In Haruki Murakami’s novel Colorless Tsukuru Tazaki and His Years of Pilgrimage, one character tells a story to another, a story related to him originally by his father. At the end, the listener asks the storyteller whether his father believed the somewhat extraordinary events in the story.
The storyteller replies:
I think he totally accepted it as the weird tale it was. Like the way a snake will swallow its prey and not chew it, but instead let it slowly digest.
—Haruki Murakami, Colorless Tsukuru Tazaki, pg. 84
I like the visual of the snake. It’s a handy metaphor for how I understand learning. Sometimes we’re confronted with an idea that we don’t yet have the capacity to critique. We incorporate it into us, slowly considering the idea’s implications as we digest it.
This notion of digesting ideas reminds me of an observation Alberto Manguel makes in A History of Reading:
Just as writers speak of cooking up a story, rehashing a text, having half-baked ideas for a plot, spicing up a scene or garnishing the bare bones of an argument, turning the ingredients of a potboiler into soggy prose, a slice of life peppered with allusions into which readers can sink their teeth, we, the readers, speak of savouring a book, of finding nourishment in it, of devouring a book at one sitting, of regurgitating or spewing up a text, of ruminating on a passage, of rolling a poet’s words on the tongue, of feasting on poetry, of living on a diet of detective stories.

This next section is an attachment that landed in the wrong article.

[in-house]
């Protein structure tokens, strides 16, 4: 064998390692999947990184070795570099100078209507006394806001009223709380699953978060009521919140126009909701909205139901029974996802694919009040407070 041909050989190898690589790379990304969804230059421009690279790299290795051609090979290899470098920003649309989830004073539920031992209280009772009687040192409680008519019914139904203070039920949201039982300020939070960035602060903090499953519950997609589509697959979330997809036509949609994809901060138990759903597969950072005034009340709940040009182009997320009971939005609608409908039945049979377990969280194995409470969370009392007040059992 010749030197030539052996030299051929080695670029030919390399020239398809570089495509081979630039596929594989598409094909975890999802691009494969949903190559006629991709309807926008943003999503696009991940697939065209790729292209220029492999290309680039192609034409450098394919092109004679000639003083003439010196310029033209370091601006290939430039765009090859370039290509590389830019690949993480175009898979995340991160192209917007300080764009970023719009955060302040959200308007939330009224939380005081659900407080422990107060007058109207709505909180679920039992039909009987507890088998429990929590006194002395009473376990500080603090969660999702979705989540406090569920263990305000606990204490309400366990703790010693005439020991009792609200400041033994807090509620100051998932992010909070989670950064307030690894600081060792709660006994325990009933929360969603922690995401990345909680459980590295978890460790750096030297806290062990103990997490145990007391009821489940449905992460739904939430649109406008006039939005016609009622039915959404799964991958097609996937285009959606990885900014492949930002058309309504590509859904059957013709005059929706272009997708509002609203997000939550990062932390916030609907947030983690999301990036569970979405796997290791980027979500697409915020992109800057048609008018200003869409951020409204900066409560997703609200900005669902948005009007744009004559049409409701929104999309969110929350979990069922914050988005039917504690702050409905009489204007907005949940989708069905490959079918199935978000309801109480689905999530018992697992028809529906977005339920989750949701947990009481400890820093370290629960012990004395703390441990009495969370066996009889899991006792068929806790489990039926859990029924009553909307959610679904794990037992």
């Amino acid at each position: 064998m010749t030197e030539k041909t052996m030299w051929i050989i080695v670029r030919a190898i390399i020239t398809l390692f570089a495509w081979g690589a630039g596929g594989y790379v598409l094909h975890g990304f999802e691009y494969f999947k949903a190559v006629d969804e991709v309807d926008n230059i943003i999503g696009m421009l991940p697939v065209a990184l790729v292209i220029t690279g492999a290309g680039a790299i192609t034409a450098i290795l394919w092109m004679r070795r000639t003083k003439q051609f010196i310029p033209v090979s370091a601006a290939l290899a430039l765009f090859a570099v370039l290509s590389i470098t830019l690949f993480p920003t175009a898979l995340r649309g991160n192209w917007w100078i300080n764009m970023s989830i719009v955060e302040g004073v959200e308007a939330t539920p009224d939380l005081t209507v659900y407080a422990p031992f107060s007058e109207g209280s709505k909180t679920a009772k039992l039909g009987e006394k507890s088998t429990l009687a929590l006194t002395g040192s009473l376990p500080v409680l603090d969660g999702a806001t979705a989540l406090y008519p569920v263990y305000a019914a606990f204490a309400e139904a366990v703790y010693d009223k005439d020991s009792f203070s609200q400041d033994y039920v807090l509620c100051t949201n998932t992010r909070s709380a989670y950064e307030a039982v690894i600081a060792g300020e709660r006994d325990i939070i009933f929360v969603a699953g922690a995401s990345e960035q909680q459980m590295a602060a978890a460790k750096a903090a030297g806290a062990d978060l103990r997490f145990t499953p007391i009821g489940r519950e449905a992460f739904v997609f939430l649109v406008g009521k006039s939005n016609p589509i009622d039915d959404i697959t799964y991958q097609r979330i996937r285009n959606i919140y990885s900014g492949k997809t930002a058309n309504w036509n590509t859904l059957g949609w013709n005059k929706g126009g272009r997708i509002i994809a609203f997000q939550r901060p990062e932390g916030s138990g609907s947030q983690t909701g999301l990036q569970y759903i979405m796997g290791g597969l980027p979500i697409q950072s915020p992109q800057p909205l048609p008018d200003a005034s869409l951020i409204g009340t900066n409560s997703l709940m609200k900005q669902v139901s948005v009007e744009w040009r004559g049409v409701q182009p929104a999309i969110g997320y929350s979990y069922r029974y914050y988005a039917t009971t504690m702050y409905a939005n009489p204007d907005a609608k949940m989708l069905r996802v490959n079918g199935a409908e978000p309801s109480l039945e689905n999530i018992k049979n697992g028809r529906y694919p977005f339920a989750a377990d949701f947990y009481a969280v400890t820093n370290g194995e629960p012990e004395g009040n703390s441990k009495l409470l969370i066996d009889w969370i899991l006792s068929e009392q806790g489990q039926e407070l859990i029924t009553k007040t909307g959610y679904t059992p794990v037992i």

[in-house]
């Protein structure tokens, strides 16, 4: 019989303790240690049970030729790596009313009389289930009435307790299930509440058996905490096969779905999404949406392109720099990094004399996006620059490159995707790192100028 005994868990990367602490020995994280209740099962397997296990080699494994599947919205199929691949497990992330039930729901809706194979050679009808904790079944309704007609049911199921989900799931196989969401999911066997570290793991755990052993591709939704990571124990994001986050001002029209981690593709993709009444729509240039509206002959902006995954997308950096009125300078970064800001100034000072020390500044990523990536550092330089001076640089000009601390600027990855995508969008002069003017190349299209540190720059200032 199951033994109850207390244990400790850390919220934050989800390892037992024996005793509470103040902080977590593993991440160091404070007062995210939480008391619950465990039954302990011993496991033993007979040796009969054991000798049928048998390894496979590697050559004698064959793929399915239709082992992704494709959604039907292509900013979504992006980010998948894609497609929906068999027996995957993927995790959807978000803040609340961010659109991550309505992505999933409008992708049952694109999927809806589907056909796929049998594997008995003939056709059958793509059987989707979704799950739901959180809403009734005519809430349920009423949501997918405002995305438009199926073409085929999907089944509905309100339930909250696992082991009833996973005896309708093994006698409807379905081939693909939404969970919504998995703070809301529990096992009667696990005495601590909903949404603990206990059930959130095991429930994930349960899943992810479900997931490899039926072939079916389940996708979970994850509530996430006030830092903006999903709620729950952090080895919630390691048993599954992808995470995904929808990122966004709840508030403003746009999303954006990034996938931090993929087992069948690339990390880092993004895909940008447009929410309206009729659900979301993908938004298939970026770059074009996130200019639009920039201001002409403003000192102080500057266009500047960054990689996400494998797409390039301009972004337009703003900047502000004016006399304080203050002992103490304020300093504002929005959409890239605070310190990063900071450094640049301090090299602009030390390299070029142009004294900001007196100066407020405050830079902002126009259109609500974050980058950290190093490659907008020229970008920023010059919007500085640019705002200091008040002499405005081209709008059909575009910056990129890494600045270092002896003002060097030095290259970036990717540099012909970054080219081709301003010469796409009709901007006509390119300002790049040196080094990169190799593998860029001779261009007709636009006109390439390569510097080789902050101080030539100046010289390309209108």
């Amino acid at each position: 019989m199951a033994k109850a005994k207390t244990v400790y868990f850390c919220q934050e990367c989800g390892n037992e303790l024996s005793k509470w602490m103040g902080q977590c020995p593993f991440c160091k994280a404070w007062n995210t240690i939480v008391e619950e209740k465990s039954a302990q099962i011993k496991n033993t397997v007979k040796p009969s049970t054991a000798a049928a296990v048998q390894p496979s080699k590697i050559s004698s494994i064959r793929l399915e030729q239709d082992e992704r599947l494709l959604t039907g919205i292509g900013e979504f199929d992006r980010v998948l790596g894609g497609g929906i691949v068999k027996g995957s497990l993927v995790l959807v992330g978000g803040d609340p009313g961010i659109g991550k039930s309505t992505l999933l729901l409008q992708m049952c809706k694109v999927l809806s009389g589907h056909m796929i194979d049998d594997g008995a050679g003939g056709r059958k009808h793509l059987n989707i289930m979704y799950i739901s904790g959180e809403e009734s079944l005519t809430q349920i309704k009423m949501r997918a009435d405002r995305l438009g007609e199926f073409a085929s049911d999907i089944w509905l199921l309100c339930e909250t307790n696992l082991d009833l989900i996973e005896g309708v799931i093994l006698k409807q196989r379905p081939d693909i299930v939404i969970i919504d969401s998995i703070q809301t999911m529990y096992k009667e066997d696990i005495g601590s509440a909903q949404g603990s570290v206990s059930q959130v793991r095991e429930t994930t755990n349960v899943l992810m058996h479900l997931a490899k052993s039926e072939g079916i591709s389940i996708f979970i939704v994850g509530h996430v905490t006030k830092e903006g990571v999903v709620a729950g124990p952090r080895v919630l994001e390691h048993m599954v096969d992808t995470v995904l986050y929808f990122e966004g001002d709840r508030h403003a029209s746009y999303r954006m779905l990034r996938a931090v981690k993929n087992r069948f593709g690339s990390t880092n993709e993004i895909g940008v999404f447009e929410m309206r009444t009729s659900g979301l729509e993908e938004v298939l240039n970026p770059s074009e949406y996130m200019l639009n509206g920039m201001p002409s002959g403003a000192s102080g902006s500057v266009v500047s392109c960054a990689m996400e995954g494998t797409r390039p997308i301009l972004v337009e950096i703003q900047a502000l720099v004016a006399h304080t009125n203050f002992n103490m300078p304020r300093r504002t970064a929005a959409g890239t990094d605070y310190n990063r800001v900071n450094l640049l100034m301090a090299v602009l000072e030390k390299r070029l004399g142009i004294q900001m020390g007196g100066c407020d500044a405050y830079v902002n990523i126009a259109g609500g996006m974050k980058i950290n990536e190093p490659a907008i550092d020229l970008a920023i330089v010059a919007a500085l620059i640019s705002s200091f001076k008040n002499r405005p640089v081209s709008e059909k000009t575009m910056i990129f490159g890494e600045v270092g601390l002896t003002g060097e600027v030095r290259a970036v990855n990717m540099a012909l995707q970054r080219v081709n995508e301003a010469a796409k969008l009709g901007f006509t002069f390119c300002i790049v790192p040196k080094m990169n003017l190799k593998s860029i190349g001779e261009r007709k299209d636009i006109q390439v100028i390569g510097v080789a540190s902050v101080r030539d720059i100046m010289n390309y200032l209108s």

—Alberto Manguel, A History of Reading, pg. 170–71
Later, Manguel adapts the common phrase “you are what you eat” to this sense, writing that “we are what we read.” This “gastronomic metaphor” applies as much to reading as to thinking. (Perhaps this is no surprise: for me, the two are closely entwined.) Slowly, as we digest ideas, we change—they become part of us.